At the time the sarcasm of the song didn’t go down well with the Thai Mass Communications Organisation (now the NBTC) issuing a ban on the song in 1985, saying its lyrics “cause misunderstanding about Thai society and show disrespect towards Buddhism”, a line still trotted out about inappropriate Instagrammers and their selfies in front of Thai temples.

Thirty-five years later the song still paints a picture of a contrasting ‘oriental’ city alive with lights (including red lights), colour, pungent smells, culture and history.

We’re not sure if the ban was ever lifted but I hear the song played on Thai stations from time to time. At the time, when Bangkok was less on the tourist map than now, the song was a lone reference point for westerners.

How does it stand up thirty-five years after becoming a world-wide hit? Comment on our Facebook Page.

One Night In Bangkok

Bangkok, Oriental setting
And the city don’t know that the city is getting
The creme de la creme of the chess world
In a show with everything but Yul Brynner (referring to the actor’s starring role as the King of Siam in ‘The King and I’)

Time flies, doesn’t seem a minute
Since the Tirolean spa had the chess boys in it
All change don’t you know that when you
Play at this level there’s no ordinary venue
It’s Iceland or the Philippines or Hastings or,
Or this place!

One night in Bangkok and the world’s your oyster
The bars are temples but the pearls ain’t free
You’ll find a god in every golden cloister
And if you’re lucky then the god’s a she
I can feel an angel sliding up to me

One town’s very like another
When your head’s down over your pieces, brother
It’s a drag, it’s a bore, it’s really such a pity
To be looking at the board, not looking at the city
Whaddya mean?
Ya seen one crowded, polluted, stinking town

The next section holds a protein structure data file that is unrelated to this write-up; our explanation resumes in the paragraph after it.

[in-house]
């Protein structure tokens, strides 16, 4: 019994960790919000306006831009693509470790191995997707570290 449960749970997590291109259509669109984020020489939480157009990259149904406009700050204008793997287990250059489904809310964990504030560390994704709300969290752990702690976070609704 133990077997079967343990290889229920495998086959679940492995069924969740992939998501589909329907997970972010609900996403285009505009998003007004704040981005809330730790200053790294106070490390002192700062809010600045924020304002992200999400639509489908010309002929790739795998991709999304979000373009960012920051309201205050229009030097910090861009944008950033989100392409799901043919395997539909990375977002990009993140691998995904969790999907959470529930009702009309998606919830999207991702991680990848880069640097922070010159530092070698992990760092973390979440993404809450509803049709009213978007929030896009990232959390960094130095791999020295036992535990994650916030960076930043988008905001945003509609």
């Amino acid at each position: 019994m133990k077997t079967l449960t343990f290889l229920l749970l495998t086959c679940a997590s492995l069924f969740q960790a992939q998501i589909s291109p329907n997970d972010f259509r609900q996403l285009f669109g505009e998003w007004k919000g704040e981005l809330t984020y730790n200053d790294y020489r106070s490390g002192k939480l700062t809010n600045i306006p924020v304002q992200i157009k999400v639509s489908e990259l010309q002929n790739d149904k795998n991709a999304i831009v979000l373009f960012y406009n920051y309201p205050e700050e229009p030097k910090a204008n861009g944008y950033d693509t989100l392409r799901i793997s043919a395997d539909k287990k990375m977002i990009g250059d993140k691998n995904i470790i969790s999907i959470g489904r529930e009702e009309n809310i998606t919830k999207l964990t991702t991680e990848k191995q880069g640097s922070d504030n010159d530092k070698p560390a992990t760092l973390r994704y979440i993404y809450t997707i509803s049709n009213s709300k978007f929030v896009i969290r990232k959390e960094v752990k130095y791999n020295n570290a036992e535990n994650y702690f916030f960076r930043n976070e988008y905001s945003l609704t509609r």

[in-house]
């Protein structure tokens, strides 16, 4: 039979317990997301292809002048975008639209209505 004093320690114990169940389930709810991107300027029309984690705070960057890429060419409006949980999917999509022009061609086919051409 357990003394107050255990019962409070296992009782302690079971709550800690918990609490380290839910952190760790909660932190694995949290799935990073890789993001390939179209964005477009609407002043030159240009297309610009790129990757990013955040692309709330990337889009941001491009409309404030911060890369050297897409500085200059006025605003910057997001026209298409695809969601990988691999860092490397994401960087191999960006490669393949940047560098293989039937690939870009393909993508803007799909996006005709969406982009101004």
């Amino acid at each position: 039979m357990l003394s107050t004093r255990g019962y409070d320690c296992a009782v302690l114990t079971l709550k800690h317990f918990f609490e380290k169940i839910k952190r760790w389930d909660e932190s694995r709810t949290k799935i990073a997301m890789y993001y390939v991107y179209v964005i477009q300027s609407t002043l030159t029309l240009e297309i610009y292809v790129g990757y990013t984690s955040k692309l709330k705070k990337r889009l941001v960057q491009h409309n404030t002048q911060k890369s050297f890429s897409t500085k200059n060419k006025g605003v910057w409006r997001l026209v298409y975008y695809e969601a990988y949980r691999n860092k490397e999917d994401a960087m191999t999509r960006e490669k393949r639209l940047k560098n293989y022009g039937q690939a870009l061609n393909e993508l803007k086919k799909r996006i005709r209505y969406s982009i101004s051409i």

Tea, girls, warm, sweet
Some are set up in the Somerset Maugham suite
Get thai’d, you’re talking to a tourist
Whose every move’s among the purest
I get my kicks above the waistline, sunshine

One night in Bangkok makes a hard man humble
Not much between despair and ecstasy
One night in Bangkok and the tough guys tumble
Can’t be too careful with your company
I can feel the devil walking next to me

Siam’s gonna be the witness
To the ultimate test of cerebral fitness
This grips me more than would a
Muddy old river or reclining Buddha
And thank God I’m only watching the game… controlling it

I don’t see you guys rating
The kind of mate I’m contemplating
I’d let you watch, I would invite you
But the queens we use would not excite you
So you better go back to your bars, your temples
Your massage parlours

One night in Bangkok and the world’s your oyster
The bars are temples but the pearls ain’t free
You’ll find a god in every golden cloister
A little flesh, a little history
I can feel an angel sliding up to me

One night in Bangkok makes a hard man humble
Not much between despair and ecstasy
One night in Bangkok and the tough guys tumble
Can’t be too careful with your company
I can feel the devil walking next to me

Songwriters: Tim Rice / Benny Goran Bror Andersson / Bjoern K. Ulvaeus

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Entertainment

BTS are breaking up…

The Thaiger

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BTS are breaking up… | The Thaiger

…temporarily. The announcement about BTS was made on Twitter by their South Korean management company and label Big Hit Entertainment. Don’t stress AMRY, they’ll be back together in a couple of months!

Big Hit says the kings of pop need time to regroup and recharge their batteries. The announcement followed another dazzling display of their finely-tuned pop skills at the Lotte Family Festival, a local gig they’ve been supporting for many years, in Seoul.